I don't remember what type of soil mine are planted in. I wanted to ask what size pot your's is growing in? I've always heard that snake plants should be left in their pot until they are practically 'breaking' the pot...I've kept mine in the same pot (topdress only) for maybe 4-5 years. Last summer my snake plants flowered! I was thoroughly impressed (sorry for the bragging); I didn't think it was possible to get them to flower indoors. Now, of course, no plants really "like" to be rootbound - it's not natural but just thought I'd like to pass this info along...
The plant doesn't actually like being root bound at all. It just doesn't tolerate wet feet well, and a small volume of soil filled with roots guarantees that the moisture is used up quickly so air can return to the soil in a short time. You can accomplish the same thing in a very large pot (if you prefer), which will allow the plant to grow much more rapidly, by using a very fast and porous soil.
The picture is the soil I've been growing all my houseplants in for about 20 years. It's extremely healthy for roots, the heart of the plant, and allows your plants to grow much closer to their genetic potential within the limits of other cultural factors than anything I've ever seen 'over the counter'. It eliminates soggy, compacted, collapsing soils entirely, and allows you to water properly with no worries about root rot or salt build up.
Thank you for clarifying. The reason I asked was I use a mix with perlite, vermiculite, and sometimes decorative pea gravel and rocks as a 'dressing' layer for my cactus garden and wasn't sure what you were refering to in the pic. Does this mix hold nutrients well as I've heard soil-less mixes don't and need to be supplemented? Yes, I do understand the benefits and have used mixes similar- I'm just strictly asking about the nutrients.
The Turface component of the soil has a very good CEC, and the bark holds some nutrients. Because of their low bulk density, container media all typically hold nutrients poorly when compared to mineral (garden/topsoil) soils, so need to be supplemented regularly with a complete nutrition program. It would be wise to move forward with your containerized plants as though the medium supplies nothing at all in the way of nutrition, that you are completely responsible for taking care of those needs for your plant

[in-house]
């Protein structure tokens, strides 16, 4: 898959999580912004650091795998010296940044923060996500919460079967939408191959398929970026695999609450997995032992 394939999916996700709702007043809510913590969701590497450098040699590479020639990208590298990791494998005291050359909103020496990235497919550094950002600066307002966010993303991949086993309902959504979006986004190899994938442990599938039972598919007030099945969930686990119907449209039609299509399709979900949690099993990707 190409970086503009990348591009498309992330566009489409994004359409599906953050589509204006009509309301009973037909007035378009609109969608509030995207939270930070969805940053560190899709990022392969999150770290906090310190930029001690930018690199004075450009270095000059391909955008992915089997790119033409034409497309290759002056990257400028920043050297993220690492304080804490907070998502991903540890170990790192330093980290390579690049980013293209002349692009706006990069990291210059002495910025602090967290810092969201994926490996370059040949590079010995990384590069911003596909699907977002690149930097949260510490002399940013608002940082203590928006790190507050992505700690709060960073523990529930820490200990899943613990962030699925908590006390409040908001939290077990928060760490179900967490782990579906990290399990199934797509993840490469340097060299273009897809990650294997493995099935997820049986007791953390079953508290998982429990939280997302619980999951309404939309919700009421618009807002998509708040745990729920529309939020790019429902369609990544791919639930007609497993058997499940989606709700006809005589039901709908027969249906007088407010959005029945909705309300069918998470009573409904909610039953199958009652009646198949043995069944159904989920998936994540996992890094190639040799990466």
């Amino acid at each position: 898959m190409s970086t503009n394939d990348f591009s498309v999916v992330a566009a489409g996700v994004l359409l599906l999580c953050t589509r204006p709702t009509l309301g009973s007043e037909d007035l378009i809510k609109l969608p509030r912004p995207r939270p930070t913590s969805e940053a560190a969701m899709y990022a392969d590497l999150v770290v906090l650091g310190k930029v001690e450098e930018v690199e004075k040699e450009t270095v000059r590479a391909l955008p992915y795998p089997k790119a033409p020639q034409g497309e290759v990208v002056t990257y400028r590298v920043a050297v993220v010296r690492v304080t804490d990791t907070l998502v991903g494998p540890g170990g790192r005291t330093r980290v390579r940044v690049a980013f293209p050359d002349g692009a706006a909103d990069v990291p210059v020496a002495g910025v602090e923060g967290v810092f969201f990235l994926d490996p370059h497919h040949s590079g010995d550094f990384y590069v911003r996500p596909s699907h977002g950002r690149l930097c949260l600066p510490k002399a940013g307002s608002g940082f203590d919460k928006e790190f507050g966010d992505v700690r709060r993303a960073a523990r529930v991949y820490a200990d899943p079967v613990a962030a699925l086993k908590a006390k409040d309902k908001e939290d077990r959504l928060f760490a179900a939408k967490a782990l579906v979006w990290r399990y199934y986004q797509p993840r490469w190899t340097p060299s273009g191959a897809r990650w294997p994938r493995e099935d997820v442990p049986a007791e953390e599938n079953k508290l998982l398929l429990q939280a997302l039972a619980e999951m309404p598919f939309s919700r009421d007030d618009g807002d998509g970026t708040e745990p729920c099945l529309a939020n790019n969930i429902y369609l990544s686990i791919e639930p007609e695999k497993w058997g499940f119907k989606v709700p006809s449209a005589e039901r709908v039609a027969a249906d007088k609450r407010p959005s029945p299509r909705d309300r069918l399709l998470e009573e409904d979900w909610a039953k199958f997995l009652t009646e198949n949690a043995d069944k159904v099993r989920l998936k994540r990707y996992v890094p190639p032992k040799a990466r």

Gardening in containers is much closer to hydroponics than it is to growing in the ground, and requires a look from a different perspective to achieve the best results and to make your life easier/efforts more rewarding.
It's true that either of the soils you mentioned can be made to work, but it's not at all difficult to build a soil that will work particularly well. It all depends on what you're willing to put into your growing efforts, but since you're asking questions in an effort to learn, I'm guessing that it is of some importance to you that your plants do as well as they can.
A good understanding of soils and how water behaves in soils will go a long way toward improving your successes and the satisfaction you get from tending ALL your plants in containers, not to mention how much easier it makes things. If you're interested, you can find a lot of information, some basic - some detailed, here: http://davesgarden.com/community/forums/t/796311/?hl=soil+discussion
Are you talking about Sansevieria? If yes: I had to divide mine this spring. They tend to crack your average "vessel" to just let you know, that they need to be repotted. If it is something in the vicinity of S. trifasciata, then dig it up, take a sharp knife, and cut away... My totally overexposed Sansevieria is now getting ready to bloom after being mistreated for almost a year (Way too many cuttings taken, being divided, being exposed to way too much sun...) and many cuttings have already been given away. Mind you: I bought the "Mother" about 2 years ago at Menard's at Michigan City, Indiana as a rather straggly, little thing...
Would you mind telling me how to create the soil you use for your house plants? I saw a lot of small stone like things in it other than roots. If you can provide your receipe that will be great and much appreciated!
Hi, Alice. I'll link you to the container gardening forum. The very top sticky thread is the most recent and it has some soil recipes (including the one pictured above), but more importantly, the concept that makes the soils so easy to grow in and productive is explained there. I think an understanding of the CONCEPT represents the largest step forward a container gardener can take at any one time. I also think you'll be able to see by the comments other growers have left on the thread, that if you chase this far enough you'll be glad you did. The information has made a significant difference in not only how a large number of growers presently grow, but also in how much more they're able to get from the growing experience with less effort.
I think every thread provides the opportunity to be helpful, but not every thread leaves you feeling like you've helped, which is the reason I spend time at Dave's ... to feel like I've helped. So, thank you for your interest and for keeping alive the possibility that someone will gain from what I offered. If you do, so do we both. ;-)
If you have questions, please be sure to voice them.